Dear CMO:
I couldn’t think of a controversial topic, so let’s talk about faith-based marketing. First, a clear and open admission. I’m not a faith-based marketing expert. Never gone down this path. Not once. But there’s a story to tell here, so stick with me.
Here’s my first impression. Marketing through faith-based channels has got to be fraught with peril. I would think you’d have to ask yourself if you’re really doing “good” according to whatever definition of “good” feels right to you. Let’s face it, we react one way when we are exposed to a marketer’s message at the supermarket and another when we come across it at the opera. Naturally, one must be prepared to defend why your product or service belongs in a context where the audience’s defenses are down and thoughts are turned towards a less secular purpose. And yet there are countless brands pushing their wares through faith-based organizations.
What gives you the moral authority to push your message through faith-based channels? Hell if I know (oh, sorry). But here’s a likely short list:
1. I am a member of a faith-based organization and therefore I market through a social group that makes sense to me and to my audience. Buy your new car from me because I’m like you; we’re both members of this church. This is an example of “liking” as a means of social influence.
2. I am benefiting a cause or non-profit that makes sense to a faith-based audience. This could be a cause-related promotion benefiting an institution that also benefits from a faith-based organization or something similar. Again, a good example of “liking,” with this one connecting the two via a shared interest in a third entity.
3. I am promoting something that is of great interest to a faith-based audience. You do $350 million at the box office with your foreign language, graphically violent and R-rated movie (called Passion of the Christ) when you promote it heavily through faith-based channels.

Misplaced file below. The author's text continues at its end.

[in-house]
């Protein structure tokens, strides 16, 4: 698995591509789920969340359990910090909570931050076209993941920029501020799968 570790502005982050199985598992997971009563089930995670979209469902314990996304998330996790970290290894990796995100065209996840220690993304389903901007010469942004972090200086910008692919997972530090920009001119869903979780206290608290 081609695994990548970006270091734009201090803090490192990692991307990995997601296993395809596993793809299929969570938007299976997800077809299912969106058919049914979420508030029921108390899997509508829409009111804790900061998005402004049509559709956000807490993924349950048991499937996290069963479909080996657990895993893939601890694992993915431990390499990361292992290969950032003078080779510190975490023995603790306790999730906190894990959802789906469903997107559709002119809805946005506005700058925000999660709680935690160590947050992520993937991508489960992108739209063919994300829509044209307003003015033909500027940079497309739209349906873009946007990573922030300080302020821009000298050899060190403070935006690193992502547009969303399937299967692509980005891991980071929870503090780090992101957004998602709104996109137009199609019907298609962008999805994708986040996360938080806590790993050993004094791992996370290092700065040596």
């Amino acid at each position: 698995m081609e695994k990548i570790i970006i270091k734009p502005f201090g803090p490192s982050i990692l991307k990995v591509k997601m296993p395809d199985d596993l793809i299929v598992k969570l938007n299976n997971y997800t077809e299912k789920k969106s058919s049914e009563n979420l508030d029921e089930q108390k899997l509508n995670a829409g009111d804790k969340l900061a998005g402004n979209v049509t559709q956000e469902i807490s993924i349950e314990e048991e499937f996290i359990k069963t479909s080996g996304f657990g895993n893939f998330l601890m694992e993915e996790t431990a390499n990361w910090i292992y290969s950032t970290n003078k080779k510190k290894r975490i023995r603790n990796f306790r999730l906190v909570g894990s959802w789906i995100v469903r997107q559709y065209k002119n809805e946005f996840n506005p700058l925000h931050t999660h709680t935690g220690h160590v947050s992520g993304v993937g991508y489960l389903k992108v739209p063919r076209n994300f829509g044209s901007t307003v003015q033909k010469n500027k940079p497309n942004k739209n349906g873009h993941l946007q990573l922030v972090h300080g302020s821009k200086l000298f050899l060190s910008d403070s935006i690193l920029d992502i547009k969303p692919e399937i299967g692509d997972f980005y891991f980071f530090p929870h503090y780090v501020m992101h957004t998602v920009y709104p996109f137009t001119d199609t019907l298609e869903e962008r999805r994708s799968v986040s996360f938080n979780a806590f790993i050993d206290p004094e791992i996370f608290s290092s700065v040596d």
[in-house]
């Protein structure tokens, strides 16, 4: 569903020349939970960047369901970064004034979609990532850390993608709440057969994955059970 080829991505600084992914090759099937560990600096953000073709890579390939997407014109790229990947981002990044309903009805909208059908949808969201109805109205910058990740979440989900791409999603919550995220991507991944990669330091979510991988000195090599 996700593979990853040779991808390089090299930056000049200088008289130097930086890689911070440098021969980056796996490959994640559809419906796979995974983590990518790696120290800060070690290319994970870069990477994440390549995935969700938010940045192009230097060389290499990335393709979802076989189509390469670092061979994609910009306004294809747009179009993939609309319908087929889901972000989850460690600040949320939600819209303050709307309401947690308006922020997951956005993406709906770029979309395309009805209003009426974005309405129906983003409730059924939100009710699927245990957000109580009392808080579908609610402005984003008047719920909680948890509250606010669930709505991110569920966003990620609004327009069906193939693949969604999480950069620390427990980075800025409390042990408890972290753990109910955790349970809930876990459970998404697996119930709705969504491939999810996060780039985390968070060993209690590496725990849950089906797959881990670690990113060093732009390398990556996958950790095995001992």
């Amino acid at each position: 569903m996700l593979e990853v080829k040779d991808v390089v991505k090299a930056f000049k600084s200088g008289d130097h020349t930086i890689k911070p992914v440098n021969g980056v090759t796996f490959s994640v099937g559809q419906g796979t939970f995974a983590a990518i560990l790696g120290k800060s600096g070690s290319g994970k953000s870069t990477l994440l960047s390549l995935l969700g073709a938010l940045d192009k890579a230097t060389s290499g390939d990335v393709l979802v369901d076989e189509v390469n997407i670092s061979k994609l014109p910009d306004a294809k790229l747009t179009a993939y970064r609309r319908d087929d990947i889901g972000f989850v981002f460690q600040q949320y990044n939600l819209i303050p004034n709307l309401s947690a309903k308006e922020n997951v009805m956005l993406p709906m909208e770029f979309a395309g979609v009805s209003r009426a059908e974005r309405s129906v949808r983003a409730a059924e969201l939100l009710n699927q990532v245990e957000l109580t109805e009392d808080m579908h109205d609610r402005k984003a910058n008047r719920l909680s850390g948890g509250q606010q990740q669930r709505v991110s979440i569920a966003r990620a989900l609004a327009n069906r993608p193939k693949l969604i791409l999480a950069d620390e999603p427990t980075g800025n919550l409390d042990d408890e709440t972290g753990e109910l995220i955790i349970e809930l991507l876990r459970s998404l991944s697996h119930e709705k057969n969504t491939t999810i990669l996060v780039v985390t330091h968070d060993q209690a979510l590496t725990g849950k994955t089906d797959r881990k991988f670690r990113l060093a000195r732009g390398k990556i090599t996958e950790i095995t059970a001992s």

4. I am promoting a service that dovetails in with a faith-based entity’s priorities. What are the priorities of a faith-based organization? What value-add to they bring to a community? For those who attend church, many see religious leaders as important members of their personal support system and someone they’d go to in times of great stress. Do you offer a product or service that genuinely helps people who need help?
I don’t know how many of you fall into any of the above four examples, but I’m working with a client today that falls into the fourth group and this is leading me to begin to understand the mechanics of “spreading the word” (lower case “w” in this case) through a vast community of highly involved members who usually have no formalized means of communication. This isn’t like tapping into Radio Shack’s satellite training every Monday morning. I hope I find out that the Southern Baptist Convention does this, but so far, I’m not sure they do. I’m aware of organizations like InService America, one of the key players in promoting Passion when it was released and a few others, but when you’re a start-up, you don’t often have the option of moving in such circles.
We’re pursuing our launch through the counselling arm of the various church groups we’ve been working with and moving forwards with a face-to-face, pastor to pastor warm hand-off approach at each stage. So far, so good. The story holds up well, which is the real litmus test of any marketing effort, and we’re comfortable starting modestly and growing organically. Yes, of course, I’d like to grow as quickly as the message can be assimilated and embraced. We’ll see what this means as we move forward.
Thank you to those who have provided extremely good advice on this subject (Kem, that would be you, as well as Lora, who is blog-less), and I’d welcome insights from anyone else who has gone down this path, as well. And while I try to keep my current projects fairly abstract in my blogging, feel free to take a look at how helping people at the bottom of the pyramid can make sense.